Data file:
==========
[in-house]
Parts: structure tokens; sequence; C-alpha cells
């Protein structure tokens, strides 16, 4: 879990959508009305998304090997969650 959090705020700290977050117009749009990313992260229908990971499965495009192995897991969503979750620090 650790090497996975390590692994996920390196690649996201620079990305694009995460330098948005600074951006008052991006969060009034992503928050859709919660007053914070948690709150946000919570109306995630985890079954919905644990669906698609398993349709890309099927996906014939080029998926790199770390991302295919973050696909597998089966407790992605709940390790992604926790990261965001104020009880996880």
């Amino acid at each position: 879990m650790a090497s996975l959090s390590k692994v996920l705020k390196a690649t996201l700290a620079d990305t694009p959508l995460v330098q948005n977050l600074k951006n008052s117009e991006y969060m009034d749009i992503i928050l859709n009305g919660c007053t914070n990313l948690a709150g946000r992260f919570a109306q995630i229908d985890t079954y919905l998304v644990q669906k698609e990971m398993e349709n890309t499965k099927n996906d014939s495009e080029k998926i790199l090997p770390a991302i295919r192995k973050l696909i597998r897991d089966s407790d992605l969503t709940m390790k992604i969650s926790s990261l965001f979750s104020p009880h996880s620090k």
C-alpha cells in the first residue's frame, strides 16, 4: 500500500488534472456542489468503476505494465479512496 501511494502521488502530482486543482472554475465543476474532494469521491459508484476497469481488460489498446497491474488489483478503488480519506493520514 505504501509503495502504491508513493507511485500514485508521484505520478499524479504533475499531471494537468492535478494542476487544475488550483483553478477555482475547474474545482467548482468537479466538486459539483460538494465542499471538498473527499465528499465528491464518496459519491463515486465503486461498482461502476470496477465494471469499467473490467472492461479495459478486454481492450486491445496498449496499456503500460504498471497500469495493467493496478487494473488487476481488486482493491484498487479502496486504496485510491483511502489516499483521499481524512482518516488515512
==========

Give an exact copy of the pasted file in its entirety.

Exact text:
[in-house]
Parts: structure tokens; sequence; C-alpha cells
């Protein structure tokens, strides 16, 4: 879990959508009305998304090997969650 959090705020700290977050117009749009990313992260229908990971499965495009192995897991969503979750620090 650790090497996975390590692994996920390196690649996201620079990305694009995460330098948005600074951006008052991006969060009034992503928050859709919660007053914070948690709150946000919570109306995630985890079954919905644990669906698609398993349709890309099927996906014939080029998926790199770390991302295919973050696909597998089966407790992605709940390790992604926790990261965001104020009880996880």
């Amino acid at each position: 879990m650790a090497s996975l959090s390590k692994v996920l705020k390196a690649t996201l700290a620079d990305t694009p959508l995460v330098q948005n977050l600074k951006n008052s117009e991006y969060m009034d749009i992503i928050l859709n009305g919660c007053t914070n990313l948690a709150g946000r992260f919570a109306q995630i229908d985890t079954y919905l998304v644990q669906k698609e990971m398993e349709n890309t499965k099927n996906d014939s495009e080029k998926i790199l090997p770390a991302i295919r192995k973050l696909i597998r897991d089966s407790d992605l969503t709940m390790k992604i969650s926790s990261l965001f979750s104020p009880h996880s620090k």
C-alpha cells in the first residue's frame, strides 16, 4: 500500500488534472456542489468503476505494465479512496 501511494502521488502530482486543482472554475465543476474532494469521491459508484476497469481488460489498446497491474488489483478503488480519506493520514 505504501509503495502504491508513493507511485500514485508521484505520478499524479504533475499531471494537468492535478494542476487544475488550483483553478477555482475547474474545482467548482468537479466538486459539483460538494465542499471538498473527499465528499465528491464518496459519491463515486465503486461498482461502476470496477465494471469499467473490467472492461479495459478486454481492450486491445496498449496499456503500460504498471497500469495493467493496478487494473488487476481488486482493491484498487479502496486504496485510491483511502489516499483521499481524512482518516488515512